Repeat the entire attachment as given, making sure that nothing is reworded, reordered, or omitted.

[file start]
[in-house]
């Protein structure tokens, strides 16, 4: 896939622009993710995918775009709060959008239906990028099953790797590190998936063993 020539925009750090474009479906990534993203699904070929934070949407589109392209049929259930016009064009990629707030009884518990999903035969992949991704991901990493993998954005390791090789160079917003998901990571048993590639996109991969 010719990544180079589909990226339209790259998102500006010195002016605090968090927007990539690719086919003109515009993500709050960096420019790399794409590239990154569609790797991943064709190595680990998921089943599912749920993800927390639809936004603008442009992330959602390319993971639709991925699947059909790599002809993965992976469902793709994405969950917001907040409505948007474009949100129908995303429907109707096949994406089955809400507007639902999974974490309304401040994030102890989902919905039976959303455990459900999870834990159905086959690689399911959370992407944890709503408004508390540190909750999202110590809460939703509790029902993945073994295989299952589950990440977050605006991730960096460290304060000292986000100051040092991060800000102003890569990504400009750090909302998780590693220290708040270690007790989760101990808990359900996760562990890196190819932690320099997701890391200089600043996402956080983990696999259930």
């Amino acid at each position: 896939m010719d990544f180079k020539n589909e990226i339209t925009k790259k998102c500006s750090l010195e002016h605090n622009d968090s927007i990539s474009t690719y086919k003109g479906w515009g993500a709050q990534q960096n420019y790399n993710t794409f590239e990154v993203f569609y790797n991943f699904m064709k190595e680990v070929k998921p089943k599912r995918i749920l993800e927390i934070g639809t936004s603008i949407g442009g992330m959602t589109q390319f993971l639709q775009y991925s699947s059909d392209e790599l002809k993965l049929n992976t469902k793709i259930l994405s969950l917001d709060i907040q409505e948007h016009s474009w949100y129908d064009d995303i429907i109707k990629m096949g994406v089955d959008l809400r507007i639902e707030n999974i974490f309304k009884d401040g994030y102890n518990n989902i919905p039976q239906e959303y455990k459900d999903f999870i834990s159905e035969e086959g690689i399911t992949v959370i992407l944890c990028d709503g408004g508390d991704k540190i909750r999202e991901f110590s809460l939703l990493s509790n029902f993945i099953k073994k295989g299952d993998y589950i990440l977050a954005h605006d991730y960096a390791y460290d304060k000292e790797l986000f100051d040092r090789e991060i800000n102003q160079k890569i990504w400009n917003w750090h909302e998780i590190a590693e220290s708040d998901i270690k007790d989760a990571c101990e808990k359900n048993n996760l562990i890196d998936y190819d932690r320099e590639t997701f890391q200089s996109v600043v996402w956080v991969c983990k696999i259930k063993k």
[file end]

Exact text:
[in-house]
């Protein structure tokens, strides 16, 4: 896939622009993710995918775009709060959008239906990028099953790797590190998936063993 020539925009750090474009479906990534993203699904070929934070949407589109392209049929259930016009064009990629707030009884518990999903035969992949991704991901990493993998954005390791090789160079917003998901990571048993590639996109991969 010719990544180079589909990226339209790259998102500006010195002016605090968090927007990539690719086919003109515009993500709050960096420019790399794409590239990154569609790797991943064709190595680990998921089943599912749920993800927390639809936004603008442009992330959602390319993971639709991925699947059909790599002809993965992976469902793709994405969950917001907040409505948007474009949100129908995303429907109707096949994406089955809400507007639902999974974490309304401040994030102890989902919905039976959303455990459900999870834990159905086959690689399911959370992407944890709503408004508390540190909750999202110590809460939703509790029902993945073994295989299952589950990440977050605006991730960096460290304060000292986000100051040092991060800000102003890569990504400009750090909302998780590693220290708040270690007790989760101990808990359900996760562990890196190819932690320099997701890391200089600043996402956080983990696999259930």
């Amino acid at each position: 896939m010719d990544f180079k020539n589909e990226i339209t925009k790259k998102c500006s750090l010195e002016h605090n622009d968090s927007i990539s474009t690719y086919k003109g479906w515009g993500a709050q990534q960096n420019y790399n993710t794409f590239e990154v993203f569609y790797n991943f699904m064709k190595e680990v070929k998921p089943k599912r995918i749920l993800e927390i934070g639809t936004s603008i949407g442009g992330m959602t589109q390319f993971l639709q775009y991925s699947s059909d392209e790599l002809k993965l049929n992976t469902k793709i259930l994405s969950l917001d709060i907040q409505e948007h016009s474009w949100y129908d064009d995303i429907i109707k990629m096949g994406v089955d959008l809400r507007i639902e707030n999974i974490f309304k009884d401040g994030y102890n518990n989902i919905p039976q239906e959303y455990k459900d999903f999870i834990s159905e035969e086959g690689i399911t992949v959370i992407l944890c990028d709503g408004g508390d991704k540190i909750r999202e991901f110590s809460l939703l990493s509790n029902f993945i099953k073994k295989g299952d993998y589950i990440l977050a954005h605006d991730y960096a390791y460290d304060k000292e790797l986000f100051d040092r090789e991060i800000n102003q160079k890569i990504w400009n917003w750090h909302e998780i590190a590693e220290s708040d998901i270690k007790d989760a990571c101990e808990k359900n048993n996760l562990i890196d998936y190819d932690r320099e590639t997701f890391q200089s996109v600043v996402w956080v991969c983990k696999i259930k063993k």